Fara Bellamont has been back in society for a year after leaving Cluny Abbey, where her uncle sent her long ago. When he chooses a suitor for her for marriage, she fears that she will be forced to marry a stranger and live a miserable life.
But, Fara finds herself thrust into an adventure of a lifetime when unforeseen circumstances cause her to place her trust in a strange man for protection. His intervention not only saves her, but puts her in an even more compromising position.
Grant Hill, a trading captain, is enchanted by the young heiress not only because of her beauty, but because she is hardly conventional. Underneath her ladylike exterior lies a tigress. Grant cannot help but offer his protection as she is in need and he is far from immune from her charms.
Fara just never bargained on the passion that she feels for Grant Hill. As events unfold, she must decide whether her desires and the dictates of her heart should trump the rules of society in this exciting tale.
Publisher and release date: Solstice Publishing, 13 February 13 2013
Time and Setting: France, 1860’s
Genre: Historical Romance
Heat Level: 2
Reviewer Rating: 3.5 Stars
Review by Diane Owens Prettyman
When Fara Bellamont was only nine years old, she lost both of her parents when the ship they were traveling on was overtaken by Turkish pirates. French law leaves her in the custody of her uncle, who promptly proceeds to enroll her in Cluny Abbey in Burgundy for her schooling. The story begins after she completes nine years of education with the French nuns.
Like most orphans, she is fated to concede to the wishes of someone else, someone with money and position. Her uncle wishes her to marry and arranges a marriage while she is away at the abbey. But Fara boldly refuses the man. The announcement of their engagement ends badly. Then, Fara receives a note from the insulted “fiancé” asking her to meet him at the harbor.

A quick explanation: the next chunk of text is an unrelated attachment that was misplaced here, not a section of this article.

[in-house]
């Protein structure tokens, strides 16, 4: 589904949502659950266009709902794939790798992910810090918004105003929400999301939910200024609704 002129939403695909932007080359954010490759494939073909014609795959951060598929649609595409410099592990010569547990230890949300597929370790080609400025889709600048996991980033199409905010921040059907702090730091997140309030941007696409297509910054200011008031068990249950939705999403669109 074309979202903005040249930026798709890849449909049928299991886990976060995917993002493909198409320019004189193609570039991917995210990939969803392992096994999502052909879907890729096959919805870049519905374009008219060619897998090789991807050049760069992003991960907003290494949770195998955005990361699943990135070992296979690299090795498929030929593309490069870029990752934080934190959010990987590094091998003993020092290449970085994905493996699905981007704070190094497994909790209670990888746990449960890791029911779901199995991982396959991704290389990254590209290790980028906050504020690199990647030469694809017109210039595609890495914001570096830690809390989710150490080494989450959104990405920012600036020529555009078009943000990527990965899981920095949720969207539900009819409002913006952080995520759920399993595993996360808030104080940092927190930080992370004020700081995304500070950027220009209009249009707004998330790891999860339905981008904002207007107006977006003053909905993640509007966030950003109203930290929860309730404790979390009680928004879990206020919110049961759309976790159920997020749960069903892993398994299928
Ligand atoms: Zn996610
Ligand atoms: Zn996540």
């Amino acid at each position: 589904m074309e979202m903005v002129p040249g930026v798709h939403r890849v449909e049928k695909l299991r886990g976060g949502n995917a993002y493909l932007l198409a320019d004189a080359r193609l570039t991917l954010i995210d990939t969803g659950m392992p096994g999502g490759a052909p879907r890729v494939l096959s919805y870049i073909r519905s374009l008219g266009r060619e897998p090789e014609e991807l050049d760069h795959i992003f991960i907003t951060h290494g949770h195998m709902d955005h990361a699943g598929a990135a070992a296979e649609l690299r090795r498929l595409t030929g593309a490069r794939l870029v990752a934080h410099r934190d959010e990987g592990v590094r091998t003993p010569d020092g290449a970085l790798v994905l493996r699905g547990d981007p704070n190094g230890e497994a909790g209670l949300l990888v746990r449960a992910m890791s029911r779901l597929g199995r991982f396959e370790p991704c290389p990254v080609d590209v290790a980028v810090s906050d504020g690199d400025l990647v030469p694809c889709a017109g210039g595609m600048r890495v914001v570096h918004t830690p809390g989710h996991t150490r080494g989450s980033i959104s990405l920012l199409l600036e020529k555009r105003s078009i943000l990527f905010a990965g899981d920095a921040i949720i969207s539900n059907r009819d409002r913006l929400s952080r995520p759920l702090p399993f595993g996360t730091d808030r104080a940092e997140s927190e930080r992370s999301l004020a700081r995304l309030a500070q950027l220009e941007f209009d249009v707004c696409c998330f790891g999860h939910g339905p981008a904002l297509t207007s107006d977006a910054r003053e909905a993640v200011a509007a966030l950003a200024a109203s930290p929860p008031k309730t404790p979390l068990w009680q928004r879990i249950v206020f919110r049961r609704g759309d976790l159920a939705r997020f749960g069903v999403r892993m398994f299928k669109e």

It is at the harbor, where Fara is rescued from the “fiancé’s” vengeful ploy. A handsome ship captain intervenes and protects her from the dangers of the wharf at night. From this point on, Fara’s life is impacted by this chance encounter. Throughout the novel, Fara is faced with a painful dilemma — the choice between love for a man and love for her country. France is at war, and Capitaine Hill, a ship captain accused of treachery, is her lover.
In a well-developed plot linked to the captain’s involvement in the war and possible treachery, Marie Lavender creates a believable and historically accurate world. Upon Your Return is set in the rich setting of France and Marseille in the 1860’s. The author depicts the era accurately through the use of historical details and descriptions. She uses just enough French phrasing to make the book authentic but not overbearing. At times, though, the interruption of French disrupts the flow of the narrative particularly in the dialogue when the use of “merci” or “chere” seem overused.
Marie Lavender writes passionate and tasteful love scenes. Heart-filled passages convey the genuine emotions of both hero and heroine revealed from each character’s point of view. Descriptions throughout the novel engage the reader. Marie Lavender writes, “As she glanced at the morning fog that enveloped the docks in a lazy, white cloud embrace, she remembered the night they’d met at the harbor in La Rochelle. The night she’d met the man who both haunted and enticed her….”
The characters are well developed. For example, after Fara’s uncle dies and she becomes an heiress, Fara struggles with her position as the servants’ superior. As she sees the servants in her own house, she demonstrates kindness to the staff. With these touches, Marie Lavender creates a character we can connect with and relate to, even though she lived two hundred years ago. Capitaine Hill is also a complex character. His involvement in the war and his love for Fara entertwine to create a hero much more than a cardboard cutout.
With her compelling story line and solid historical base, Marie Lavender has created a fine debut novel. And while the story is no richer for its prologue, it doesn’t detract from the book.